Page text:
Most of you would be shocked to see me in a suit and tie but yes, it does happen on occasion. I just got back from the FIGMA gala and did not get any wiser about why I was invited. The seating lists read "Ville Vuorela/Burger Games" and I am at loss trying to figure out the connection between my roleplaying game publishing label and anything FIGMA might stand for. But I was there and although one hour of the event was televised, I seem to have done good job at avoiding the cameras. I didn't know very many people but fortunately I did know some so there was someone to talk. No major complaints about the food, although this was the second smallest tenderloin steak I've eaten.

The event was very retailer-sales centric. If a game didn't come in a box, it didn't exist. Very shallow and commercial but that's games industry for you. The television broadcast mostly made sure that games that were already bestselles received even more free advertising. Modern Warfare 2 was chosen as the game of the year for 2009, so no surprises there. Every once in a while some Rap band called Fintelligens assaulted our senses with badly performed poetry. Fortunately there was also enough quiet moments to chat with people.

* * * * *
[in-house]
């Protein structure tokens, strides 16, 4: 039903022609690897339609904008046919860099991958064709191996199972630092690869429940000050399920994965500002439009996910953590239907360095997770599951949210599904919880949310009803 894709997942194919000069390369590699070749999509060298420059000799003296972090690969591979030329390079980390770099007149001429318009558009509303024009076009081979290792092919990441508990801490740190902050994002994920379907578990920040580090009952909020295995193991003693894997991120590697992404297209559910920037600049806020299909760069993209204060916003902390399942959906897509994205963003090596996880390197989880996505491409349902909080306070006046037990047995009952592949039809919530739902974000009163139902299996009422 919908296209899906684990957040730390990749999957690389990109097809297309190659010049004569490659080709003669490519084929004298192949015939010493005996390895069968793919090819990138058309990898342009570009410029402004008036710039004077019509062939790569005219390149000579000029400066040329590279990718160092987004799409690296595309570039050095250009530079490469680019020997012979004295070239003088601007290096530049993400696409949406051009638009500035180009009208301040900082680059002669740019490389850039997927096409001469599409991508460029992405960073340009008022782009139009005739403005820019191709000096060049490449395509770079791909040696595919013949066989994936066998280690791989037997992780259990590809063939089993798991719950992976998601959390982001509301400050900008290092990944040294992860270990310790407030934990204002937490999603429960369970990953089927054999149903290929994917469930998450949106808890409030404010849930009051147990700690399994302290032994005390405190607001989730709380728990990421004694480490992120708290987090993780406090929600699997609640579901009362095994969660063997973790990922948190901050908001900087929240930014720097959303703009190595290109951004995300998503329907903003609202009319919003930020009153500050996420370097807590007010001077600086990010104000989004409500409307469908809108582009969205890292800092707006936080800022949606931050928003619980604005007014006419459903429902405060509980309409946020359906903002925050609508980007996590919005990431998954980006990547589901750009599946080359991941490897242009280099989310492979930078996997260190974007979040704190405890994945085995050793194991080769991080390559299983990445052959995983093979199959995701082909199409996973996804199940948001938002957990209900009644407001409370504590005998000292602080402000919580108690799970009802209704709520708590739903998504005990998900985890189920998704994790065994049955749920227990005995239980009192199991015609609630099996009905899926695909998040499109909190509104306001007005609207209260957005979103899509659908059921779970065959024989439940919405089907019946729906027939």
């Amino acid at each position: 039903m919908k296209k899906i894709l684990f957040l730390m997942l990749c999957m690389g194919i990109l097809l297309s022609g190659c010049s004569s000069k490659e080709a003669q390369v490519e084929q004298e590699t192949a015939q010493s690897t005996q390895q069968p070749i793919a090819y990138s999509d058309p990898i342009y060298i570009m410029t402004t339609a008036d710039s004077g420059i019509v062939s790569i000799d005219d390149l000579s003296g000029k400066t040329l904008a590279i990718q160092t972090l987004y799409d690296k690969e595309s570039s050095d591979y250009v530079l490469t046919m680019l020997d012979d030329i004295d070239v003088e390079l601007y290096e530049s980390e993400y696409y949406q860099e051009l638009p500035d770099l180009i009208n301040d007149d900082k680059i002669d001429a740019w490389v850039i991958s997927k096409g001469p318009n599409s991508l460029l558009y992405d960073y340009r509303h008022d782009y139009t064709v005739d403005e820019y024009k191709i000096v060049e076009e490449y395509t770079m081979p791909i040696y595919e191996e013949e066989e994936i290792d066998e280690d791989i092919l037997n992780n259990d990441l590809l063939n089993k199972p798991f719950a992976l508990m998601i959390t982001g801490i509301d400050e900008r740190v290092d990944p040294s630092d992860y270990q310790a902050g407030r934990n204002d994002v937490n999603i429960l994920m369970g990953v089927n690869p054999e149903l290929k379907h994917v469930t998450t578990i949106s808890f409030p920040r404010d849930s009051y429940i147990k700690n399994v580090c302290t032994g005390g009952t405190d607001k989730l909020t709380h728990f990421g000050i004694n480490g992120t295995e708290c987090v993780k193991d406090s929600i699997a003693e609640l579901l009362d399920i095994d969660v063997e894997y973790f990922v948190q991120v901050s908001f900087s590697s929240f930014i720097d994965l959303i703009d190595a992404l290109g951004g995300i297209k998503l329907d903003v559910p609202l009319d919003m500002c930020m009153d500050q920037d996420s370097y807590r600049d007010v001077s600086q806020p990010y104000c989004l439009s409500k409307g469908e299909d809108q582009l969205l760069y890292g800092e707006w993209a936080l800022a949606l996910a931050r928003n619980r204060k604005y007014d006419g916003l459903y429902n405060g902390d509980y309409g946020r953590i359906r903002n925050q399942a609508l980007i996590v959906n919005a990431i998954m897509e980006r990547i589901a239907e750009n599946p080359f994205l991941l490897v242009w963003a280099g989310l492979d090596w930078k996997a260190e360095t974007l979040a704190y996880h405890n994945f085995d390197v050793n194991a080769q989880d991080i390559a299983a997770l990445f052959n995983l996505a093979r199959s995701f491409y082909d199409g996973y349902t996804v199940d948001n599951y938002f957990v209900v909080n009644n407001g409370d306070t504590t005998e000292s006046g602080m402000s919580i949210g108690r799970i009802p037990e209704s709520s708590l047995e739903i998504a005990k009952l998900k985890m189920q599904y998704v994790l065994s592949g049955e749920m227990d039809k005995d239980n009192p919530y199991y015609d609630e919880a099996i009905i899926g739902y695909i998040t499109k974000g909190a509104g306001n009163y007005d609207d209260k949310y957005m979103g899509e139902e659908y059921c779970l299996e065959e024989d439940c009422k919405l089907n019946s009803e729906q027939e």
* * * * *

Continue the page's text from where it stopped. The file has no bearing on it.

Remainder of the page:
One thing dominating the discussions was how Social Games, Browser Games and Facebook Crap are riding high right now. So high, in fact, that I am afraid we might be observing another bubble. Now this is the stuff I am working on and everybody I met was just bubbling with questions on Crown of Byzantus. How are we doing? How many players do we have? Is it a good business? Etc. NDA obviously prevents me from going into detail to but to avoid this conversations in the future here are some answers.

Crown of Byzantus could really use a larger player base, especially on the .com side. The numbers we are getting are actually pretty well on par with other mainstream Browser and social gaming titles released recently but they are nowhere near the earlier figures we are using as a benchmark. On the other hand, the players we have are burning money on it. ARPU (Average Revenue Per User) is insane. Now if only we we could apply this effect on a crowd three times larger... well, that's what the content upgrades are for. And there will be some in the near future.

Personally, I am not a fan of the micropayment model. They seem to work financially and are all the craze now as trends go but they are also a bit of a dirty trick. It is often very difficult for customers to estimate the value they get for their money. Games like Byzantus or Deepolis enable several very different configurations of premium features leaving the player guessing if he is optimized or being screwed. And while I've rationalized the fairness of premium features to players in the game chat more than once, micropayment system makes the game feel intuitively "off". And despite all their free play, Browser games are shameless money sinks. Going all-out on premium features in Byzantus or Deepolis can consume months worth of WoW subscription in a single week.

HAX isn't here but I can already promise you it will have neither premium content nor micropayments. There are other income models and Wirepunk will try them out first.